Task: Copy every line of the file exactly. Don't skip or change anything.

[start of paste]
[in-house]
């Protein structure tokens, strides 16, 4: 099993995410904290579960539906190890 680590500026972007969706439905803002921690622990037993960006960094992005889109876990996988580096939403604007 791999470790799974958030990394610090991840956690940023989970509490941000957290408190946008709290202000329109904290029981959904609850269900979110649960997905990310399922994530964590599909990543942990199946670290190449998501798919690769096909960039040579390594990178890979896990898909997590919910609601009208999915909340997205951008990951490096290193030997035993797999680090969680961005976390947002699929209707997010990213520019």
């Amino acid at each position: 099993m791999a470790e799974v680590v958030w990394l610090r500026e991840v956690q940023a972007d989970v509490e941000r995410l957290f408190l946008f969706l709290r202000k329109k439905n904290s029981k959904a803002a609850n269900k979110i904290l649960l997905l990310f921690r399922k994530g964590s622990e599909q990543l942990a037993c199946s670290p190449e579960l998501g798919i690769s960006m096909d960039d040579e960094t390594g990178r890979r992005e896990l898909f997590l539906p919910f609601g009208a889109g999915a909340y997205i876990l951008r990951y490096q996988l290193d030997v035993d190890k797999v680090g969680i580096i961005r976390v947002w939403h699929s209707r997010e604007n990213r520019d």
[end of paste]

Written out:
[in-house]
């Protein structure tokens, strides 16, 4: 099993995410904290579960539906190890 680590500026972007969706439905803002921690622990037993960006960094992005889109876990996988580096939403604007 791999470790799974958030990394610090991840956690940023989970509490941000957290408190946008709290202000329109904290029981959904609850269900979110649960997905990310399922994530964590599909990543942990199946670290190449998501798919690769096909960039040579390594990178890979896990898909997590919910609601009208999915909340997205951008990951490096290193030997035993797999680090969680961005976390947002699929209707997010990213520019």
């Amino acid at each position: 099993m791999a470790e799974v680590v958030w990394l610090r500026e991840v956690q940023a972007d989970v509490e941000r995410l957290f408190l946008f969706l709290r202000k329109k439905n904290s029981k959904a803002a609850n269900k979110i904290l649960l997905l990310f921690r399922k994530g964590s622990e599909q990543l942990a037993c199946s670290p190449e579960l998501g798919i690769s960006m096909d960039d040579e960094t390594g990178r890979r992005e896990l898909f997590l539906p919910f609601g009208a889109g999915a909340y997205i876990l951008r990951y490096q996988l290193d030997v035993d190890k797999v680090g969680i580096i961005r976390v947002w939403h699929s209707r997010e604007n990213r520019d």